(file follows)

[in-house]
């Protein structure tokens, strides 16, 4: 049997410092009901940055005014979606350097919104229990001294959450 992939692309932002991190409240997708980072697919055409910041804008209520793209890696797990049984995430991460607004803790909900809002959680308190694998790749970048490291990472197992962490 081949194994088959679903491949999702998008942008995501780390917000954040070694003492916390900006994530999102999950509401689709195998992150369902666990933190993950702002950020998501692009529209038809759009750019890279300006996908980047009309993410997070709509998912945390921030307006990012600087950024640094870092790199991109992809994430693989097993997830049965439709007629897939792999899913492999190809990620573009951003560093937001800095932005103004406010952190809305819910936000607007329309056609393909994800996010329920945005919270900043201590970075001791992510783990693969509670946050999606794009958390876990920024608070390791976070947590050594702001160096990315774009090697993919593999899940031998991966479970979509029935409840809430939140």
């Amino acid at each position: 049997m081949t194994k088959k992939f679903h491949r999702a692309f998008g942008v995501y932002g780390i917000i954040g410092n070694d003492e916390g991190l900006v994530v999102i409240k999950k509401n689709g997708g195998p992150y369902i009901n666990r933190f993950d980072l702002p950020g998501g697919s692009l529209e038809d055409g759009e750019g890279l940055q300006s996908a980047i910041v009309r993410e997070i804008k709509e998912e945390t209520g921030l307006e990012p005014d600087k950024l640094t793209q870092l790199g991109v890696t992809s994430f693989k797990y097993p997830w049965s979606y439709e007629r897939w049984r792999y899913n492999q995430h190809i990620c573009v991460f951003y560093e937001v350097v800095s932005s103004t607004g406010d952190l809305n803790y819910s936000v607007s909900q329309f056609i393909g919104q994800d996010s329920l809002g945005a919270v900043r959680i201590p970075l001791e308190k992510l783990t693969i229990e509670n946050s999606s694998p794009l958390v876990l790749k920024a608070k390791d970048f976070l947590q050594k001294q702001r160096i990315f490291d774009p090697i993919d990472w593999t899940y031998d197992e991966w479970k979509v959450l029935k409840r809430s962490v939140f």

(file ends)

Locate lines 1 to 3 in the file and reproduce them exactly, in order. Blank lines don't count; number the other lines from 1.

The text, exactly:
[in-house]
């Protein structure tokens, strides 16, 4: 049997410092009901940055005014979606350097919104229990001294959450 992939692309932002991190409240997708980072697919055409910041804008209520793209890696797990049984995430991460607004803790909900809002959680308190694998790749970048490291990472197992962490 081949194994088959679903491949999702998008942008995501780390917000954040070694003492916390900006994530999102999950509401689709195998992150369902666990933190993950702002950020998501692009529209038809759009750019890279300006996908980047009309993410997070709509998912945390921030307006990012600087950024640094870092790199991109992809994430693989097993997830049965439709007629897939792999899913492999190809990620573009951003560093937001800095932005103004406010952190809305819910936000607007329309056609393909994800996010329920945005919270900043201590970075001791992510783990693969509670946050999606794009958390876990920024608070390791976070947590050594702001160096990315774009090697993919593999899940031998991966479970979509029935409840809430939140």
């Amino acid at each position: 049997m081949t194994k088959k992939f679903h491949r999702a692309f998008g942008v995501y932002g780390i917000i954040g410092n070694d003492e916390g991190l900006v994530v999102i409240k999950k509401n689709g997708g195998p992150y369902i009901n666990r933190f993950d980072l702002p950020g998501g697919s692009l529209e038809d055409g759009e750019g890279l940055q300006s996908a980047i910041v009309r993410e997070i804008k709509e998912e945390t209520g921030l307006e990012p005014d600087k950024l640094t793209q870092l790199g991109v890696t992809s994430f693989k797990y097993p997830w049965s979606y439709e007629r897939w049984r792999y899913n492999q995430h190809i990620c573009v991460f951003y560093e937001v350097v800095s932005s103004t607004g406010d952190l809305n803790y819910s936000v607007s909900q329309f056609i393909g919104q994800d996010s329920l809002g945005a919270v900043r959680i201590p970075l001791e308190k992510l783990t693969i229990e509670n946050s999606s694998p794009l958390v876990l790749k920024a608070k390791d970048f976070l947590q050594k001294q702001r160096i990315f490291d774009p090697i993919d990472w593999t899940y031998d197992e991966w479970k979509v959450l029935k409840r809430s962490v939140f």